Oladosu Adenike shares her vision of eco-feminism and makes the case that we all have a stake in this fight
In a world impacted by climate change, poverty seems to be inevitable. People are more vulnerable to the circumstances, and it is more difficult to achieve gender equality. Becoming a climate activist was not just choice but a necessity, and from that position I choose to speak the truth to power.
Climate change is also driving clashes between the farmers and herders that were once in co-existence with each other for a long time – a clear struggle over resources that should draw your attention to fight for our planet. Perhaps it’s our planet, not my planet alone.
We are losing parts of the natural landscape every minute to human activities. And the increasing conflicts in Yemen have led to food insecurity. The global population is increasing, but that doesn’t have to be a weakness or stop us creating a safer world for everyone.
The insurgency of Boko Haram has been in the Lake Chad region for 10 years now, leading to the loss of lives and livelihoods. In 2014, this group of terrorists kidnapped 276 school girls in the town of Chibok in Borno state, Nigeria. The same incident happened in Dapchi in Yobe state some years later. For some of these girls, it could be a point of no return.
I see it as part of the climate crises Nigeria is faced with. Climate change creates an enabling environment for such horrible occurrences through the shrinking Lake Chad: of which Yobe, Adamawa and Borno states of Nigeria are linked. We can’t forget women in the Sahel have to trek many kilometres to get water.
All of these factors made me became an eco-feminist, the first in Africa.
Why an eco-feminist approach is needed?
Eco-feminism is double-edged: a fight for women and children’s rights as well as the fight for environmental rights. And it is multi-dimensional in its approach and dealings.
Today we see violence arising out of the environment triggered by climate change – that is why I decided to lead with climate as we work to fix it.
Becoming an eco-feminist is not only about standing up for women and the environment. It’s standing up for the whole of humanity because climate change will affect everyone – regardless of national boundaries and personal identities.
This reminds me of an experience I had several years ago while an undergraduate student. There was a robbery attack in the school, but everyone assumed that it was the herdsmen because this particular state is known to have a farmer and herder clashes for quite some time. It left a psychological impact on us as students. It’s another example of a controversy that can lead to ethno-religious wars, which climate change can make worse.
Again, climate change has no identity; it has no culture nor religion. This has inspired me to engage with all students and people through climate education because we can’t solve a problem when we don’t know that it exists. Things are already falling apart. We can’t let gender or identity tear our actions apart.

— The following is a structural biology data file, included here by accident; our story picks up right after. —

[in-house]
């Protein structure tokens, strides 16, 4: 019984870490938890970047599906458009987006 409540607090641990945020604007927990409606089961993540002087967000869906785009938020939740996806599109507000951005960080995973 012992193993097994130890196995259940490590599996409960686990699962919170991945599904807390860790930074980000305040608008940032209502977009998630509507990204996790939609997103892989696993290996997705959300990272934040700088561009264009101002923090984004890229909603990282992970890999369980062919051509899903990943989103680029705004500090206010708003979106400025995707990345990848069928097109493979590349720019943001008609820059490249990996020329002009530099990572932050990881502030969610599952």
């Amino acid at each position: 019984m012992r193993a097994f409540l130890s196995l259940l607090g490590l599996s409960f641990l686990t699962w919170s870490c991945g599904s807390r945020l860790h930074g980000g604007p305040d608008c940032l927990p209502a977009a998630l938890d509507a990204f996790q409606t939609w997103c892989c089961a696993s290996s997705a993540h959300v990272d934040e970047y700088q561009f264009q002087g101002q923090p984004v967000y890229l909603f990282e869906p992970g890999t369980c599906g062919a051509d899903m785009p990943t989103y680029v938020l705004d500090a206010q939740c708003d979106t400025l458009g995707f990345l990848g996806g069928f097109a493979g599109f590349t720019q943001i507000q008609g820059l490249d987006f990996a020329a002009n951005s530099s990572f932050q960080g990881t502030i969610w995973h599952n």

Climate change is no longer a future concern. It’s an issue happening presently. There are no weapons that can be used to defeat climate-related security issues. What’s needed instead is to mobilise action in sustaining people’s natural landscape and the green spaces. We can’t build a peaceful world through arms and ammunition.
It’s our planet, not my planet alone!
Climate change affects everyone, but it is also gender sensitive. Whenever I bring up the issue of women being at the centre of the climate change crisis, I get ‘abuse’. But this will only make me an unapologetic eco-feminist. And as an eco-feminist, I refuse to be silent about those things that matter to the peace and security of our world.
Gradually, people are realising that our world needs to heal quickly and that the solution lies in the female world. We need an eco-feminist approach since women have curative tendencies and actions for the environment. Thus the traditions and norms of being female shouldn’t be a hindrance towards realising this vision. Sooner rather than later, we need to modernise these traditions and use our values and ethics to keep and preserve the planet for the generations to come.
The world is changing and we need everything in it to change regardless of the traditions.
It is ridiculous for a 13-year-old girl to be given out to a forced marriage – denying her rights, her education, her physical and mental health. I believe everyone should have a voice – heard, amplified and empowered towards changing her community. For every female child that is being silenced and stripped of her rights, we are losing our world of sanity to insanity and shared divisions.
It is time to stand up for her rights! The rights of women and their children should be everyone’s priority because this world will never improve if women are forced backstage. Diversity in our actions, voices and sexes will create a better world for us all and serve as an intersection for solving wider societal issues.
Remember that if one voice is heard, thousands of voices can be amplified and if thousands of voices are heard, millions of voices can be amplified.
The movement for change becomes stronger if our voices are heard and empowered.
Oladosu Adenike (email@example.com) is an ecofeminist, climate justice activist and a freelance journalist. An advocate for the restoration of Lake Chad to sustain international peace and security. Pioneering the green democracy movement.